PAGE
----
Bordenkircher v. Hayes, 434 U.S. 357; 98 S. Ct. 663; 54 L. Ed. 2d 604 (1978)

Bordenkircher v. Hayes, 434 U.S. 357; 98 S. Ct. 663; 54 L. Ed. 2d 604 (1978)

Facts—Kentucky charged Hayes with uttering a forged instrument of just over $88. The district attorney offered him five years if he pled guilty but threatened to charge him under Kentucky’s Habitual Criminal Act if he did not (Hayes had previously been convicted of illegally detaining a female—the original charge had been rape—and of robbery). Hayes rejected the plea bargain and was subsequently convicted and sentenced to life in prison under the Habitual Criminal Act. The Court of Appeals in Kentucky and a U.S. District Court upheld the sentence, which the Sixth U.S. Court of Appeals subsequently reversed.

Question—Was Hayes’s conviction under Kentucky’s Habitual Criminal Act in violation of his rights to due process under the Fourteenth Amendment?


ReasonsJ. Stewart (5–4). The prosecutor fully informed Hayes of his intentions in this case. Plea bargains when properly administered and guarded can benefit all concerned. They need to be struck in the presence of counsel; to be knowingly made; and, when made, kept. The prosecutor could have initially indicted Hayes under the Habitual Criminal Act, and there is no real difference in prosecutorial discretion in deciding to make such an indictment after Hayes’s refusal to accept the plea bargain rather than before.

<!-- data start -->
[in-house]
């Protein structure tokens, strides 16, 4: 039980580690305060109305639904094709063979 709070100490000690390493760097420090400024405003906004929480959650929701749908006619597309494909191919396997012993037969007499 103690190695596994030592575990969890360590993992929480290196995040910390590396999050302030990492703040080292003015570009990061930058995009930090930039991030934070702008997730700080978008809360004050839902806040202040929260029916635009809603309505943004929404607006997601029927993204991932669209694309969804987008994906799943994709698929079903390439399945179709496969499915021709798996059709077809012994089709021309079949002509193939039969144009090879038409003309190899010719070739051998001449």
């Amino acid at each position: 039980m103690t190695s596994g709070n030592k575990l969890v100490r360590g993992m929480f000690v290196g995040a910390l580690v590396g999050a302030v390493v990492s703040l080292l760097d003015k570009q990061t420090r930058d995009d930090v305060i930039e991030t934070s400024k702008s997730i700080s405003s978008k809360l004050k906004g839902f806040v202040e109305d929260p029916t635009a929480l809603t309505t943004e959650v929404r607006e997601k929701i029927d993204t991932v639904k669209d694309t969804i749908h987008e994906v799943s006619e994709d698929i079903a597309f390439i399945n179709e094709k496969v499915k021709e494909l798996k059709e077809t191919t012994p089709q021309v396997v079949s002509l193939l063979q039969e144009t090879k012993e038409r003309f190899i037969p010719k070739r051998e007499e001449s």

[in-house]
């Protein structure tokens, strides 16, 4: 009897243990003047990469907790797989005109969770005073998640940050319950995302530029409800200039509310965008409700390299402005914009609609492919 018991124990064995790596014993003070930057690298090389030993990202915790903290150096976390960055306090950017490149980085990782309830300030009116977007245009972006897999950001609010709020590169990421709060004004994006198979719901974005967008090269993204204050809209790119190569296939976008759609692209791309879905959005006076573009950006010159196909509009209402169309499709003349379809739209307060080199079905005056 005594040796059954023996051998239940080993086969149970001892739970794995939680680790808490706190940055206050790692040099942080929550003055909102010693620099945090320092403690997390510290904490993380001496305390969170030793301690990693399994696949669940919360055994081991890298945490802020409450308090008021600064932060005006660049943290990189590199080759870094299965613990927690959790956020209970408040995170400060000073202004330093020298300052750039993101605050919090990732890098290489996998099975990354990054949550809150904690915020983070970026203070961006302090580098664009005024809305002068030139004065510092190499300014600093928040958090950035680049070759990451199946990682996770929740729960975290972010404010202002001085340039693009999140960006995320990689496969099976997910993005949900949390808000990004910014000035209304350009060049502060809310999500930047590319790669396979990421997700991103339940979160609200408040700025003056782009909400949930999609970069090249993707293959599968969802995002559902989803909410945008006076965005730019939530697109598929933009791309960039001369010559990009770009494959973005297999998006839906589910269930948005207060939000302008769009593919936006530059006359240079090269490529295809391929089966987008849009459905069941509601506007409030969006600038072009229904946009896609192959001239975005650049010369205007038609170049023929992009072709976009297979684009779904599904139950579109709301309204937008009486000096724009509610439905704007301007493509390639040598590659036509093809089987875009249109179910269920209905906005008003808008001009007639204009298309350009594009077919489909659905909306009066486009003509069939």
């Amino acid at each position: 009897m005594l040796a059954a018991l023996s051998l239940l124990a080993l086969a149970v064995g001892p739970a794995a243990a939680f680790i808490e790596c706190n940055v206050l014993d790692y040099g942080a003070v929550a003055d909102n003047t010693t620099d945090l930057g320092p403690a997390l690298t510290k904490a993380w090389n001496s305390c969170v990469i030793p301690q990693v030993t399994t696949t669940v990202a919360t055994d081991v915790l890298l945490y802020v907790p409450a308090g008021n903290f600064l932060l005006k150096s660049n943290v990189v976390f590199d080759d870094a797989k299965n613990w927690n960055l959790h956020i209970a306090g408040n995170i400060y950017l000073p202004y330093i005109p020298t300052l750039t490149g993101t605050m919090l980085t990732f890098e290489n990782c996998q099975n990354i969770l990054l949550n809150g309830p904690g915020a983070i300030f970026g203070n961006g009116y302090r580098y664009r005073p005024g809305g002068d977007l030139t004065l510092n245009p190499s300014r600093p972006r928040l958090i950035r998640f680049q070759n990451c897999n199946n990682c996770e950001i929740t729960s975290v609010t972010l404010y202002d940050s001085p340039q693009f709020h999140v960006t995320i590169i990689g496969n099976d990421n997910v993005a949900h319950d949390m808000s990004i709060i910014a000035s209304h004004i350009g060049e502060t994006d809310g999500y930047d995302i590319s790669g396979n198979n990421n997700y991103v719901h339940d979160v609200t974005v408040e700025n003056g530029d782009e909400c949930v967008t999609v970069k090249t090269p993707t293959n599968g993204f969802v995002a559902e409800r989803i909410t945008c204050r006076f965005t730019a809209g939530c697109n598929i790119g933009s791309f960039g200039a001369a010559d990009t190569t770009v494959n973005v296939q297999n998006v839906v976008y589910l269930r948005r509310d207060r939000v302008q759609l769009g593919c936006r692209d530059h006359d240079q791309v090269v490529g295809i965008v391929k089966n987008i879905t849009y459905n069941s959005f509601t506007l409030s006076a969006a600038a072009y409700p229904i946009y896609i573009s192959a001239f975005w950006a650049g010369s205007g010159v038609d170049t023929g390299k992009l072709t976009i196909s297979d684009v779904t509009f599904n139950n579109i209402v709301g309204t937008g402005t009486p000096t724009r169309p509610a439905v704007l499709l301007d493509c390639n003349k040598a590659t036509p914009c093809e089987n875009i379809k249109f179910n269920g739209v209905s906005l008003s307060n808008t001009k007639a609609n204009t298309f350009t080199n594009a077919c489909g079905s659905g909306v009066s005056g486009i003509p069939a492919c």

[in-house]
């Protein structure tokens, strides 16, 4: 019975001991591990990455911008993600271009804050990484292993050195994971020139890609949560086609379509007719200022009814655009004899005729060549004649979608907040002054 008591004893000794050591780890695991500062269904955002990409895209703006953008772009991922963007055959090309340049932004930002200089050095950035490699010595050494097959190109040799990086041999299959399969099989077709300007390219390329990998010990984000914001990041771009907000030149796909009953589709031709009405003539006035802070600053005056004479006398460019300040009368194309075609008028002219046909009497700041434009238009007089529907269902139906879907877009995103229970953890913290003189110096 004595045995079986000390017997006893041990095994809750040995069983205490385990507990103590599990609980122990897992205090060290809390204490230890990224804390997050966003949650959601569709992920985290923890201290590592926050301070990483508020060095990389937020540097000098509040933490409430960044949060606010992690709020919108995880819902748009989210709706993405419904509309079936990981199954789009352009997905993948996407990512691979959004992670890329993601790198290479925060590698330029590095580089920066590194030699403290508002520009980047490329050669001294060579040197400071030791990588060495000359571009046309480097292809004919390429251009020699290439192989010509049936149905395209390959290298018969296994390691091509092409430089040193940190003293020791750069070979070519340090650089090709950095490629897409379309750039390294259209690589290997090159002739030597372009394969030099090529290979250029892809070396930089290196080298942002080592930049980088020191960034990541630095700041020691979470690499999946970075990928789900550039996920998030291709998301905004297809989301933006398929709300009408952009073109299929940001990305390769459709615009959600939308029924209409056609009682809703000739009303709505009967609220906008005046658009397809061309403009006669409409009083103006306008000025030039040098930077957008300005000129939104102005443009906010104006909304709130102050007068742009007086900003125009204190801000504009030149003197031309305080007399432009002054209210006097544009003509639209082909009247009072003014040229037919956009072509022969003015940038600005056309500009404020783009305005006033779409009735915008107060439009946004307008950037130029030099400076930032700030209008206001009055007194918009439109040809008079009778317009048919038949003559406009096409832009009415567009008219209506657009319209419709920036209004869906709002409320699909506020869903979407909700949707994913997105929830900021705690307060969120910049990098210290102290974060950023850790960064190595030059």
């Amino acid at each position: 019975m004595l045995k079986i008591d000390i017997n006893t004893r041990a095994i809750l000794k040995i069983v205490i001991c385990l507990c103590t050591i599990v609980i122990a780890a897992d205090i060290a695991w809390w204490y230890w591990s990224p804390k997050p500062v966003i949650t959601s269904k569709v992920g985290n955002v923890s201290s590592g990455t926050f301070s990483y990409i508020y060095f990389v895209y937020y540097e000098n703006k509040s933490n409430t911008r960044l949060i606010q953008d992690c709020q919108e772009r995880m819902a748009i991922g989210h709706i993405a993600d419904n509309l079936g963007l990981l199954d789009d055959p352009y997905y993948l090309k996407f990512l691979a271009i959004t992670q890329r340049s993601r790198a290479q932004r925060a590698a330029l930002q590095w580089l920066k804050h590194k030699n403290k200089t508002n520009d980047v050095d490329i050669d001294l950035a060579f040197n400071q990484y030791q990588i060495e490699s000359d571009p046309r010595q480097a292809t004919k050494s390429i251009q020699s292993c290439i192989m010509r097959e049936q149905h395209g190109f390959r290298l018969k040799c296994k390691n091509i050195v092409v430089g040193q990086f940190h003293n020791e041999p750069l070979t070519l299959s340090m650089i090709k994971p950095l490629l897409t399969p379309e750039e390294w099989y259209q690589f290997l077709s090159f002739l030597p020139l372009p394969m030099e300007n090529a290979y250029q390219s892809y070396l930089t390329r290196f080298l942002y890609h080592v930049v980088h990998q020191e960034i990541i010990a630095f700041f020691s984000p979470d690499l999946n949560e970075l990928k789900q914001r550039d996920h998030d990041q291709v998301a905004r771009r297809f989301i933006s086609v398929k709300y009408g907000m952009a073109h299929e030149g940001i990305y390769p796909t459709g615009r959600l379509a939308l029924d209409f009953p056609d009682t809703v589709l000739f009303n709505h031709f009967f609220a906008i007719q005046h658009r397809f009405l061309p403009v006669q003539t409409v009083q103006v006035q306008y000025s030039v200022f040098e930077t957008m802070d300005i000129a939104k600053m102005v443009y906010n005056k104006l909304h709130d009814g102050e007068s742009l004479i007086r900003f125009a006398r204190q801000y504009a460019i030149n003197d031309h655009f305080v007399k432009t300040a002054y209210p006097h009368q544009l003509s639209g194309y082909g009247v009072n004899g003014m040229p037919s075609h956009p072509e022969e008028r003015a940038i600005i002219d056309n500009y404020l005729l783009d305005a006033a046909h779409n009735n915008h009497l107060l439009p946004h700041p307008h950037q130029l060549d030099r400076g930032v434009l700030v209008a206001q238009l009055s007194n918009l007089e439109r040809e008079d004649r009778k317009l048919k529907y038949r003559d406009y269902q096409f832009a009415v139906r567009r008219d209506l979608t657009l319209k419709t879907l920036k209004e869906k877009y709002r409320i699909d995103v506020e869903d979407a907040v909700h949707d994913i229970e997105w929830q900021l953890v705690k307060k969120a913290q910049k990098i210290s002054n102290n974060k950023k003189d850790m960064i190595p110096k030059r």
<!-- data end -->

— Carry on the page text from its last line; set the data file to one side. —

J. Blackmun, dissenting, saw this case as an impermissible example of prosecutorial vindictiveness, brought against Hayes simply for exercising his constitutional right to a trial. Similarly, J. Powell argued that the fact that the prosecutor failed to indict Hayes under the Habitual Criminal Act in the first place indicated that he used this act both to discourage and to penalize Hayes’s legitimate exercise of his constitutional rights.

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